Hungary and the IMF: On Getting to Yes

2012. november 7. 11:48

Ferenc Kumin
Ferenc Kumin's Blog
The point is that reasonable people may disagree about the right policy prescription for these times of economic crisis. And given the sometimes differing interests and objectives of the IMF and a government that must be accountable to its citizens, it’s perfectly understandable if the two parties sometimes disagree.

"We’ll all be interested to see what the European Commission has to say when it publishes its fall economic forecast on November 7th. But while we’re on the topic, let’s put some basic facts on the table about the IMF and Hungary.

The mission of the IMF is to support international financial stability. It is accountable to the Fund’s 188 countries that pay into the Fund as members. The member countries are much like shareholders in the organization, each member carrying a weight proportional to the number of quota shares it has. The Government of Hungary, on the other hand, is accountable to the citizens of Hungary. It came into power in 2010 after a landslide victory at the polls, elected on a mandate for change and reform following a long period of economic and social stagnation. (...)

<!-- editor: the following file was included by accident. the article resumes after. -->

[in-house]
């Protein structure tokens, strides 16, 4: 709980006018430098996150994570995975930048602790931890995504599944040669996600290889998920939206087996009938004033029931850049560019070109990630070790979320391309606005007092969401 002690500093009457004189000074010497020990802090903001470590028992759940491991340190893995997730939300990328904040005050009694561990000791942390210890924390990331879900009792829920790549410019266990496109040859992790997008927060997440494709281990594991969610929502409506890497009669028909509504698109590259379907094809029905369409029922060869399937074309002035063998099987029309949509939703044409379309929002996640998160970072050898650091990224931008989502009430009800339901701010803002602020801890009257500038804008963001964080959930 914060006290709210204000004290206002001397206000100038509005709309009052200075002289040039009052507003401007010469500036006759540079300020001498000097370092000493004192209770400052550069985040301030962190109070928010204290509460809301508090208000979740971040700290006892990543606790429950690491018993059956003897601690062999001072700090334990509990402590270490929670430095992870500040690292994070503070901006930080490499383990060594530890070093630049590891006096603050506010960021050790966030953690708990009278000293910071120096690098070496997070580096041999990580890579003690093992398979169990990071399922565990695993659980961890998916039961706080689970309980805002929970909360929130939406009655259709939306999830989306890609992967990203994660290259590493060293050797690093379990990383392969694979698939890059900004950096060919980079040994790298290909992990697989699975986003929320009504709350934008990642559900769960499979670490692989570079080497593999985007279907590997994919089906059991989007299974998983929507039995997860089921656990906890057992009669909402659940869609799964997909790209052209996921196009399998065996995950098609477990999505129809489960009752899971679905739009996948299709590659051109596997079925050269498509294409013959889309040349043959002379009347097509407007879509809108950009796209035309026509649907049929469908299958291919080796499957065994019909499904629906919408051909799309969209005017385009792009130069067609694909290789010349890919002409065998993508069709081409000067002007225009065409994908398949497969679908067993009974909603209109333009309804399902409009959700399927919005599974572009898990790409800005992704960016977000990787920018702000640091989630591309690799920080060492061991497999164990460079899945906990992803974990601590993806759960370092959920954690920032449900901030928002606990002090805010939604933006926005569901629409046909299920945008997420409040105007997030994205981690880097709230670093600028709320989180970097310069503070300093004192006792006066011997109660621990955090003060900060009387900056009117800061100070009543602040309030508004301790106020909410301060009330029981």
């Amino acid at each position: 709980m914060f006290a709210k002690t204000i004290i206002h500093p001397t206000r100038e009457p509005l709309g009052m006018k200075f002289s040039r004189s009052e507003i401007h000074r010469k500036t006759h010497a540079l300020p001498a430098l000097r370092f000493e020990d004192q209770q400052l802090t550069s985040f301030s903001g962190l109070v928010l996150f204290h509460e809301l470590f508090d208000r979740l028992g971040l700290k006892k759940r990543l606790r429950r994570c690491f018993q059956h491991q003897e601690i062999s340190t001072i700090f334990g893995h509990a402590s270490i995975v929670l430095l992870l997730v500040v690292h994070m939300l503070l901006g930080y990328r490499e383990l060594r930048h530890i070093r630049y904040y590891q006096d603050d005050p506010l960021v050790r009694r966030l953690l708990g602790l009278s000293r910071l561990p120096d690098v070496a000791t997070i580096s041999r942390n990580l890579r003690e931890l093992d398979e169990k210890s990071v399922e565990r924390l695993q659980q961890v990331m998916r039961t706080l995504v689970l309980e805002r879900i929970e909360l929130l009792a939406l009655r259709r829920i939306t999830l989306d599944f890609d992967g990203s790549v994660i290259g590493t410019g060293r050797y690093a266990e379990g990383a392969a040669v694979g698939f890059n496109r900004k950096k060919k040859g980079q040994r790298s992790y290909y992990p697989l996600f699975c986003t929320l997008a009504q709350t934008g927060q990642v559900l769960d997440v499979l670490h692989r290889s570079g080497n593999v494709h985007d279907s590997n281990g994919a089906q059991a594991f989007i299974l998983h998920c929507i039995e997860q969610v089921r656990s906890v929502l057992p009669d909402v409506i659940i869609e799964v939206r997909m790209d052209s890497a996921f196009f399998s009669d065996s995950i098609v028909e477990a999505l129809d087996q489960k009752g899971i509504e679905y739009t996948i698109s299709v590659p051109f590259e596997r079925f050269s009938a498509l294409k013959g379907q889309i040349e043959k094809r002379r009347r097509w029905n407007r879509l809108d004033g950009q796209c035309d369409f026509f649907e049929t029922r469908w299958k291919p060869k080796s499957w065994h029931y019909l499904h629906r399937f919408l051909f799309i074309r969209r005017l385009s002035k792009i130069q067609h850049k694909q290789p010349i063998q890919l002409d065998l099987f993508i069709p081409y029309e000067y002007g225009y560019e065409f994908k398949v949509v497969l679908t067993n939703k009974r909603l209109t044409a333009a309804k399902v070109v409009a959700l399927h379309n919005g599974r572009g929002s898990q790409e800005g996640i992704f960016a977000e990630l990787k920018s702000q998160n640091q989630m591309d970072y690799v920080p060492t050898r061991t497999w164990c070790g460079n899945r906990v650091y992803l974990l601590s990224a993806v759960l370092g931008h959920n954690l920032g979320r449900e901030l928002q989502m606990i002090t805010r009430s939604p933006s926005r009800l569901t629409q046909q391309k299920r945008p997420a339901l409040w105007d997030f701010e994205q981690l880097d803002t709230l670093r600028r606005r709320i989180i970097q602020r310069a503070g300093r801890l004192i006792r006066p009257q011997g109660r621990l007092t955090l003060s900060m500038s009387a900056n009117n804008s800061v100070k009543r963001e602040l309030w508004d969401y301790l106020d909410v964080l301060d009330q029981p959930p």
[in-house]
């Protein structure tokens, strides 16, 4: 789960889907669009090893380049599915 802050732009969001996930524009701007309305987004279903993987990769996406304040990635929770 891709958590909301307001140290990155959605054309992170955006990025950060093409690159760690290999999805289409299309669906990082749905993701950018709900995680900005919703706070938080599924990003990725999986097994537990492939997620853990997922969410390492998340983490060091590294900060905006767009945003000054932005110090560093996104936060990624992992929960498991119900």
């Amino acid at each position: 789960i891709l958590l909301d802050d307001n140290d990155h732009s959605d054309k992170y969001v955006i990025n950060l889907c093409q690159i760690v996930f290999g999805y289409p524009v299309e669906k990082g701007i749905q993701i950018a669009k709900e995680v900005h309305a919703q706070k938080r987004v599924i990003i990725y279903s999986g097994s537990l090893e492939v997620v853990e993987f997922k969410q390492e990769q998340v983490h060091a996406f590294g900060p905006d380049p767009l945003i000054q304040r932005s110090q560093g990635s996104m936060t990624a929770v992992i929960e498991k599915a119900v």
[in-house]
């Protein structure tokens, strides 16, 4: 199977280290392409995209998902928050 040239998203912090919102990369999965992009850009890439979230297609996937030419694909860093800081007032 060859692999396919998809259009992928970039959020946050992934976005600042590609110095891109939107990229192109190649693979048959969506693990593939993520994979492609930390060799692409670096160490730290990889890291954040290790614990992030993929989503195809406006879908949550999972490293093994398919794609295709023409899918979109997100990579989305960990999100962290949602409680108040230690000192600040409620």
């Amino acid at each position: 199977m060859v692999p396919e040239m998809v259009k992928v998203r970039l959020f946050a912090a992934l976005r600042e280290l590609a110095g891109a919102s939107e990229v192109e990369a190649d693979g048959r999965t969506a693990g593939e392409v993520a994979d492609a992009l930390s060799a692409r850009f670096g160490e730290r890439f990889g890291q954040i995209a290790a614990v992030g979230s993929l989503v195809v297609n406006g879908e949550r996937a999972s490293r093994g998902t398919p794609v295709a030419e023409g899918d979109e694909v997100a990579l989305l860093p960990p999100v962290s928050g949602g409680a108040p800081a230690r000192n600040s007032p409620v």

The Orbán Government took office committed to creating jobs. We want to build an employment-based economy, and that’s why the Government promoted a flat tax on labor and profits. We don’t want to tax labor but have opted instead for taxing consumption. The IMF has recommended abandoning the flat tax and moving to a progressive tax to raise revenues. On the social policy front, the Government of Hungary has passed measures to support families because we’re concerned about grave demographic trends. We also want to support education, encourage people to get back into the workforce and ensure the stability of the pension system. We have held fast to those measures, but they aren’t necessarily congruent with the IMF emphasis on cutting expenditures. The IMF isn’t necessarily concerned with long-term demographic trends. Why should it be? But the Government, accountable to the Hungarian voter, is."

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